Good stuff by Gorden Parks and others.
The talk by Louie Liotta is very entertaining.
Ed was a complicated and good person. This is a piece I wrote when he died.
When John Durniak took over the photo department of Time magazine, the first three photographers he put under contract were Dirck Halstead, Eddie Adams and myself.
Perhaps because both Ed and I had spent our formative years in neighboring Western Pennsylvania mill towns, New Kensington and Tarentum (the two towns had even been big football rivals at one time), two very different people were very comfortable with each other. We used to escape the Time-Life building and drink too much coffee at the AP office a block away. On weekends, I would often end up at his home in New Jersey, where the coffee was even stronger.
At the time, I had hair that reached below my belt. Ed, the ex-Marine, had short hair that was receding. Somewhere in my files there is a picture of me on Ed's shoulders with my hair falling down over his face. It was an attempt on the part of another photographer to get a shot of Ed with a full head of hair. It wasn't that successful, but the "how to" shot was certainly strange.
It was at Ed's home that my hair finally got cut back to a normal length. For a while there were some very macho news photographers, including Ed, carrying a lock of hair in their wallets that would have been viewed with a certain suspicion had others known it was a lock of a man's hair.
When Ed purchased the farm that eventually became the home of "Barnstorm," the yearly event in which old photojournalists passed on their bad habits to young photojournalists, we would go up on the weekends to fix up the house and barn. Ed said I did less work than anyone. That is not totally true. I think Ed actually did less physical labor. But, of course, he was management, not labor.
We talked about a lot of things, but we didn't talk that much about photography. When Ed was first getting used to using big studio lights, I acted as his assistant on the first job. It wasn't long after that Ed purchased the largest soft light I have ever seen. Ed learned quickly, and the only thing he really needed an assistant for from then on was to carry the world's largest softbox and whatever else he was using.
I taught and spoke at Ed's workshops at the farm in Jeffersonville, N.Y., and attended the annual loft parties. But mostly the time Ed and I spent together was with just a few other people. Our relationship really didn't have much to do with photography. And that wasn't what we talked about. In a way, I thought that would protect me from Ed's somewhat well-known ability to take umbrage at his friends and dismiss them. I was wrong.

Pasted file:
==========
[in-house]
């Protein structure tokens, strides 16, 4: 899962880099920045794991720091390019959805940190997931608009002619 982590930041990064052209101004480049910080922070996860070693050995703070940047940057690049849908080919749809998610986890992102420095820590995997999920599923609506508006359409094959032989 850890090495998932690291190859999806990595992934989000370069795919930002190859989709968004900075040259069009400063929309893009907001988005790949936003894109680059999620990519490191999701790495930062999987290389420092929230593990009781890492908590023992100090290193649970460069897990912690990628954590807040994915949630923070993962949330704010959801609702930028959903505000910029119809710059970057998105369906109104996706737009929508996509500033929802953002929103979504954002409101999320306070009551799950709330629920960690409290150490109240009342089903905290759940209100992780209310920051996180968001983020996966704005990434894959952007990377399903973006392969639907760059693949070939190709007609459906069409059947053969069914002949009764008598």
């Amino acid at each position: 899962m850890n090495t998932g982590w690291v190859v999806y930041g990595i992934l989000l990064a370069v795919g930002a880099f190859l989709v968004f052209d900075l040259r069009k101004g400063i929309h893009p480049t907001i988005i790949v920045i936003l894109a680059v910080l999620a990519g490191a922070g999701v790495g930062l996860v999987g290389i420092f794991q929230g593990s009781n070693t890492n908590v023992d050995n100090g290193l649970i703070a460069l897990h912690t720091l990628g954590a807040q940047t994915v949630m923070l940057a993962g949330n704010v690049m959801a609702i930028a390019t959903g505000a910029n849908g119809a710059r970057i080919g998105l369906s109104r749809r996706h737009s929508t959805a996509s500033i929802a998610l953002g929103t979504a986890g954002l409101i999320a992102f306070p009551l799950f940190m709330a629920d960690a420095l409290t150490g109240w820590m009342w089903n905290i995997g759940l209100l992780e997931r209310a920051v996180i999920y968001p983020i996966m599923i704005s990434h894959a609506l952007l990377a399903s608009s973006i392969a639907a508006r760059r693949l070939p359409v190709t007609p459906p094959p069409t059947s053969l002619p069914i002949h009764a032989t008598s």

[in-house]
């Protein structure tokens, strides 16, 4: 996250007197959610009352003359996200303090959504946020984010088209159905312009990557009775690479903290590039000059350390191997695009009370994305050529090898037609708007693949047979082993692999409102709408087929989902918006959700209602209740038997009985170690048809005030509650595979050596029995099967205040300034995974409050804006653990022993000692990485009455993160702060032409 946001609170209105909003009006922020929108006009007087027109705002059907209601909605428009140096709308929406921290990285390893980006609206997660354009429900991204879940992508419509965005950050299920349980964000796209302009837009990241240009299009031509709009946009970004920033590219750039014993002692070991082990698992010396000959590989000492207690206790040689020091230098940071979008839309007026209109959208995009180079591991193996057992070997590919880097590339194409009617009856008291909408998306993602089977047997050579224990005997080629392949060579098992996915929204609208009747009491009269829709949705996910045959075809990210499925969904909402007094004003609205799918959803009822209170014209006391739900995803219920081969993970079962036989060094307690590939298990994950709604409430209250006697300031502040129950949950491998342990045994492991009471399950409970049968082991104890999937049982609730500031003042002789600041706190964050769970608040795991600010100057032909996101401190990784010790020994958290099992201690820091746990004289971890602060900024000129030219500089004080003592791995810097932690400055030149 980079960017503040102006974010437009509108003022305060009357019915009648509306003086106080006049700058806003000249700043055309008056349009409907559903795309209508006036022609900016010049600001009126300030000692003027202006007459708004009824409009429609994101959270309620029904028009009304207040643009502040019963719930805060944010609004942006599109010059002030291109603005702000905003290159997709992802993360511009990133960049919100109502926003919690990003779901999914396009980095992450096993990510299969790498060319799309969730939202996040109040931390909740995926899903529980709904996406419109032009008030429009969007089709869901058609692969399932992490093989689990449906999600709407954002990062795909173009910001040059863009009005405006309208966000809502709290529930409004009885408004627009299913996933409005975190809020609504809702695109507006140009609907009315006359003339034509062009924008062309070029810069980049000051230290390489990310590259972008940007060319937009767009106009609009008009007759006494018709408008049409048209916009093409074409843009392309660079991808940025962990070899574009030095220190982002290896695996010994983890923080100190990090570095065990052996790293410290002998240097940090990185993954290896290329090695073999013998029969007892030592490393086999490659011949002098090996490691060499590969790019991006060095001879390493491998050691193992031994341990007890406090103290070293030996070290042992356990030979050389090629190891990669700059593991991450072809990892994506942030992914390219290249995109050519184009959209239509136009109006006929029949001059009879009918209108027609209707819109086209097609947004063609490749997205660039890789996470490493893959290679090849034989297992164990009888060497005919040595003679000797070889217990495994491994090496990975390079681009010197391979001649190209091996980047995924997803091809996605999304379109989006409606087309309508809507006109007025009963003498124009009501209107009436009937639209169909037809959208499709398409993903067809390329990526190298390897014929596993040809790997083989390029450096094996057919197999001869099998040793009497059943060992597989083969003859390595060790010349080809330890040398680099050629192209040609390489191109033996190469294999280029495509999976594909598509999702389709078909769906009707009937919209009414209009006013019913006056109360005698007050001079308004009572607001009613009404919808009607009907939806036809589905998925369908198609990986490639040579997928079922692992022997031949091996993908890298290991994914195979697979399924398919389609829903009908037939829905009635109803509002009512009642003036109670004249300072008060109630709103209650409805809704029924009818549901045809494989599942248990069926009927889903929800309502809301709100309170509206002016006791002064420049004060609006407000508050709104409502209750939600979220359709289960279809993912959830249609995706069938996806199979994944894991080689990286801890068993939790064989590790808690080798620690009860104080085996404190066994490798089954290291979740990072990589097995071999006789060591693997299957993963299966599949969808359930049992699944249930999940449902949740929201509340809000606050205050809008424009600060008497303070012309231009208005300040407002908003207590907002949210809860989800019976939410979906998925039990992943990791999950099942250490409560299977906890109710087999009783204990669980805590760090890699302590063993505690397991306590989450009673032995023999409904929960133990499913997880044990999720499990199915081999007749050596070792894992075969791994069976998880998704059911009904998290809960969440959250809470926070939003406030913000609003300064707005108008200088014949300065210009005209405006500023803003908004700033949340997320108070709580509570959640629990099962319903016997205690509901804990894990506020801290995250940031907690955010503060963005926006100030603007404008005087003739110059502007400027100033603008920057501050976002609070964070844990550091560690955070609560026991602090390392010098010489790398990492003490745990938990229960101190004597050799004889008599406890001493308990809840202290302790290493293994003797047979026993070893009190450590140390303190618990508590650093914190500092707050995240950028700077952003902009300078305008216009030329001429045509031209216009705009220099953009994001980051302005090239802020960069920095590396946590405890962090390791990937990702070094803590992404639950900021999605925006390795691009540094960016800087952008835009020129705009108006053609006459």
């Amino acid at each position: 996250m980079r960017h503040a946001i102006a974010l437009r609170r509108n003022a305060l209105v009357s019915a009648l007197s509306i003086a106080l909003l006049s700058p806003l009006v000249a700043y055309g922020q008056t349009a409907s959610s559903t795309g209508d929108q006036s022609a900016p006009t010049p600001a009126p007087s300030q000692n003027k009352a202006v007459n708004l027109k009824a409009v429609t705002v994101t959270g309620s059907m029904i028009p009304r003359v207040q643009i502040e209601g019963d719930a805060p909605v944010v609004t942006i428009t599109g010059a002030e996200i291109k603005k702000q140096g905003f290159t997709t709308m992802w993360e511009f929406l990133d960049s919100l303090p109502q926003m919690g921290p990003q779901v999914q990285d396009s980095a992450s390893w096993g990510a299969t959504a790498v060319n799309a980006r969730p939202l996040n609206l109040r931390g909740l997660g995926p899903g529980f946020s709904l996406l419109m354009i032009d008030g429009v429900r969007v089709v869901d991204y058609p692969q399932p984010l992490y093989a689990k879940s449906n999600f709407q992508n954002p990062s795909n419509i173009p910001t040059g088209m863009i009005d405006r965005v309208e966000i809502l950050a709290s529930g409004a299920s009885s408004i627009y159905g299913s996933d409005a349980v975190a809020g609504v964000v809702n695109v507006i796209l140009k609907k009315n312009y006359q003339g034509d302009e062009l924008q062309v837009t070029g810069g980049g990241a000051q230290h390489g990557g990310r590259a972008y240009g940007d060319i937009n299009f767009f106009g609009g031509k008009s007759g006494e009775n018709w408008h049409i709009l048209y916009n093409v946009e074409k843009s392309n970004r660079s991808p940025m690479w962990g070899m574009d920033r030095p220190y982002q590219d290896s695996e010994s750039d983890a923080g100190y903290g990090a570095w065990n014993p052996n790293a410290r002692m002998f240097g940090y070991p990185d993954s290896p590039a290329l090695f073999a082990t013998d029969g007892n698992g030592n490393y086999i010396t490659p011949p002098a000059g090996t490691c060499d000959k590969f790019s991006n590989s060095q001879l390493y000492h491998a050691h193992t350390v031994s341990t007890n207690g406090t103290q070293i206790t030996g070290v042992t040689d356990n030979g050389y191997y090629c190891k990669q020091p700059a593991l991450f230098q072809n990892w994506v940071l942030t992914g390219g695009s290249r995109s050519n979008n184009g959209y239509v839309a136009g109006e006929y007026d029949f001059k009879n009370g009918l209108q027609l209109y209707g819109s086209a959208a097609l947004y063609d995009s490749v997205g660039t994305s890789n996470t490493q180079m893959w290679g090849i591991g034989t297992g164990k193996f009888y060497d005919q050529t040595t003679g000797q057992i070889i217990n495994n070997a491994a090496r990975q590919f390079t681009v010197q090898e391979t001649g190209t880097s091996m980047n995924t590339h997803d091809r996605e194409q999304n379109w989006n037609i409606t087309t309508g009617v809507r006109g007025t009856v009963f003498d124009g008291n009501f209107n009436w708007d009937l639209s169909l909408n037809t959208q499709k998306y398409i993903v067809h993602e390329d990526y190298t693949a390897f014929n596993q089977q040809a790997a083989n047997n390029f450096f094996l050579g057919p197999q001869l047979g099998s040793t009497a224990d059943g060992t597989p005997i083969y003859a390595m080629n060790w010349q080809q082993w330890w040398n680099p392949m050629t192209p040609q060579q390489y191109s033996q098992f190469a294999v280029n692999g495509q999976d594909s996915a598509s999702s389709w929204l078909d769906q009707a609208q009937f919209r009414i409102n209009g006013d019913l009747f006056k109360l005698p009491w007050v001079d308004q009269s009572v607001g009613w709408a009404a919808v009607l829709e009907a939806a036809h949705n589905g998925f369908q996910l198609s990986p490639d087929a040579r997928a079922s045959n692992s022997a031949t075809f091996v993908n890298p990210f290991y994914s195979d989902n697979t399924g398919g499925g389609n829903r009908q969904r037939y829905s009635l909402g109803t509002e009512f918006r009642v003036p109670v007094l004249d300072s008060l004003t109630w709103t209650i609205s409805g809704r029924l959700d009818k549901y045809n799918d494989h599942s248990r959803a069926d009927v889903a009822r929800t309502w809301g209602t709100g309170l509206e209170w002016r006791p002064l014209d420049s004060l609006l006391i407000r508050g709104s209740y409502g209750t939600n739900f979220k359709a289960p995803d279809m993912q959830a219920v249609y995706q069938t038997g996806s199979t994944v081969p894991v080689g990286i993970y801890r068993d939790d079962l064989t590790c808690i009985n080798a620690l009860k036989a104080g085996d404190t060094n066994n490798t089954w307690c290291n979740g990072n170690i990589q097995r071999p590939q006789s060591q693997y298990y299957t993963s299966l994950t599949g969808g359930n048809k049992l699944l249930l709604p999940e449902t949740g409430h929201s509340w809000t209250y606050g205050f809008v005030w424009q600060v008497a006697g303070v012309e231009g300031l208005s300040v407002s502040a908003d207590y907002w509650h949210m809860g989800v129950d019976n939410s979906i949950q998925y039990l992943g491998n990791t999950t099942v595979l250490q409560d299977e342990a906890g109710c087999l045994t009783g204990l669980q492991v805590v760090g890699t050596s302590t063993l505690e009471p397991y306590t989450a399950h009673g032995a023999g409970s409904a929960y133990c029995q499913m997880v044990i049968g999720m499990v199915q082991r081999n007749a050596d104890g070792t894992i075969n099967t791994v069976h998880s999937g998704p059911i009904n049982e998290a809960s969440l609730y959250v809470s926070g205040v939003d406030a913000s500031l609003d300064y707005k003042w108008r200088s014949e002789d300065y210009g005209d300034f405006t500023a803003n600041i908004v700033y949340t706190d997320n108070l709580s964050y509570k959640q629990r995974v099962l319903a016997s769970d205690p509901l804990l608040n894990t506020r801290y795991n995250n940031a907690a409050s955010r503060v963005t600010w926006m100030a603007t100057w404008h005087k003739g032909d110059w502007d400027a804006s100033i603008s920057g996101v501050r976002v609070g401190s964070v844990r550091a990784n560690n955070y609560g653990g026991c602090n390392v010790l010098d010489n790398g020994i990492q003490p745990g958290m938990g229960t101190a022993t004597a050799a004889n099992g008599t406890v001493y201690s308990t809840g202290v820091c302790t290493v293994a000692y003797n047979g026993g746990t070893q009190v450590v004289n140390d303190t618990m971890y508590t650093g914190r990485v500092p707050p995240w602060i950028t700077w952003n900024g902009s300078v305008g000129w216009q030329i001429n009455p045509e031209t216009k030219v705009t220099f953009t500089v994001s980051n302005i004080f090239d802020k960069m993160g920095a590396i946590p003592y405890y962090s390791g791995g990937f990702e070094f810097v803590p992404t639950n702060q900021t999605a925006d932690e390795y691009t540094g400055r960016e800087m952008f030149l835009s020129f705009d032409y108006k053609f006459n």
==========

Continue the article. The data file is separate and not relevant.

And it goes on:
We had our inevitable argument over whether I would get his luggage back to his studio after we both came back from a trip on the same plane. I was not asked to speak at the workshop, attend a party, etc., etc. After two years, Ed asked me to teach again at the workshop, but I declined.
Oddly enough, my son became a regular at Ed's workshops and someone who saw him outside those workshops. Ed was exceptionally helpful and kind to him. And, consequently, I always knew what was happening with Ed. Ed and I would occasionally run across each other at some photo function. We were always warm towards each other and enjoyed a long conversation. But there was a line we never crossed.
Earlier this year, Eric Meola said he was going to visit Ed and asked, why didn't I join him? "Why not?" I thought. And then, it turned out, my son was also going to visit Ed. I hadn't seen the Bath House, the East Village building that Ed had bought and converted into his home and a full photographic facility, including rental spaces. This was a project that was hugely important to him. I knew the building from its old, falling down and deserted days. Boy, did he do a job. Perhaps even more than the farm, he had created a home.
We talked. And with immense pride and happiness he showed us his home. This fixture, this workspace, this garage door, this porch. It was the tour. I have never seen him happier. I promised I would see him soon. We hugged. I left.
I'm told that Ed already knew he was sick. He didn't show it. But he never was much for self-pity.
It was a busy summer, and I had loaned my New York apartment to old friends from the Middle East who had come to America to see their son.
As I was thinking of coming to New York, with seeing Ed high on the list of things to be done, I was told that Ed was already weak and having trouble speaking. I had another friend who had died of Lou Gehrig's Disease. Ed was going more quickly than I thought he would. I e-mailed him that I was getting a plane ticket and would see him in less than a week.
I got an e-mail back that said, "Big Bill, I'm still here. Big Ed."
The morning after I arrived, I phoned the Bath House. I was told Ed wasn't going to be able to see anyone that week. I checked a few days later; there was only an answering machine. On Sept. 19th, I sent a brief e-mail saying how stupid I had been and ended by repeating his message, "I'm still here."
At 2 a.m., the early hours of Sept. 20th, Ed died.
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